by Stephen Tall on June 28, 2013
Liberal Hero of the Week (and occasional Villains) is chosen by Stephen Tall, Co-Editor of Liberal Democrat Voice, and Research Associate at CentreForum. The series showcases those who promote any of the four liberal tenets identified in The Orange Book — economic, personal, political and social liberalism — regardless of party affiliation and from beyond Westminster. If they stick up for liberalism in some way then they’re in contention. If they confound liberalism they may be named Villains.
Director-General, Institute of Economic Affairs
Reason: for proposing to ‘name and shame’ welfare recipients
I know Mark Littlewood. I like him. He’s an instinctive liberal (at the libertarian end of the spectrum). He was voted LibDemVoice’s Liberal Voice of the Year in 2012. So why is he this month’s Liberal Villain?
Well, the Daily Mail published an article by Mark this week — it’s headline summarises its content: Why Osborne must publish the names of every benefits claimant – and how much we pay them: An incendiary idea to save on our £500m A DAY welfare bill. Here’s an excerpt:
The biggest item [taxpayers’] cash is then spent on is welfare. You have a right to know who is receiving it. Publishing this sort of information should be quite straightforward. The Government has never been competent at running an IT system, but uploading to a website each payment handed out, along with the name and address of the person claiming it, must be doable. Even by the dimmest bureaucrat. … I’m simply asking, on behalf of all those who pay for the welfare state, for a bit more information and transparency. In many areas of British life, we are already comfortable with this principle. Criminal trials are held openly and the name of the defendant is often widely publicised even if they turn out to be innocent.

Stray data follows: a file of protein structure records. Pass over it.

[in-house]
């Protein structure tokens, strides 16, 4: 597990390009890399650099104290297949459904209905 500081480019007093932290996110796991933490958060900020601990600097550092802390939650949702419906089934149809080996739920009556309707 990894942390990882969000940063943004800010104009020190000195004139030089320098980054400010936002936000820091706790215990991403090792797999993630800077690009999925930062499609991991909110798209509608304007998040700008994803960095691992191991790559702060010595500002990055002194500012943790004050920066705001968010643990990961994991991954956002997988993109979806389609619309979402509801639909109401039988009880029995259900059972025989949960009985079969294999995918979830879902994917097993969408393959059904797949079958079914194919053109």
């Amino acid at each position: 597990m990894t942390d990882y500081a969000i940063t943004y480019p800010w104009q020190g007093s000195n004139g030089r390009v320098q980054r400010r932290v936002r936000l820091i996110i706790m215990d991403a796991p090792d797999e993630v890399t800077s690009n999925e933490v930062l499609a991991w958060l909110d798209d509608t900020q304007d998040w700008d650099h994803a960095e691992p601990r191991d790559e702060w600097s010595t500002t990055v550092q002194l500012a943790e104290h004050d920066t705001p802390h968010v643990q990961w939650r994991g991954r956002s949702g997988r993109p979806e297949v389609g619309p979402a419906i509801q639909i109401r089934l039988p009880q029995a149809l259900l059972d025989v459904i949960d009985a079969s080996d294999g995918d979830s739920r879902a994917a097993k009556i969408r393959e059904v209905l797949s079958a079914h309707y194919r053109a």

Not surprisingly, Mark’s suggestion has attracted a hefty dose of criticism.
The least effective ripostes (step forward Left Foot Forward) have demanded full tax transparency, showing the annual income of every British taxpayer — which dodges Mark’s logic that accountability is required when the government confiscates citizens’ money through taxation.
These proposals would humiliate people on benefits and rob them of their privacy. They don’t deserve it. Many (probably most) of them are dependent on welfare because of the state itself, and it is senseless to make their lives even more difficult instead of tackling the real causes of their poverty. … Cutting back the state is a bit like a game of Jenga – if you blithely pull away the supports that people rely on before you take away the causes of that reliance, you’ll only end up making things worse.
Mark is a professional provocateur, who loves nothing better than to challenge Lib Dems who are more comfortable ignoring the party’s free trade liberal heritage.
This proposal, though, reflects liberalism through a glass darkly. Its direct comparison of welfare recipients and criminal defendants is unpleasant, its ‘name and shame’ remedy no way to create a more liberal society.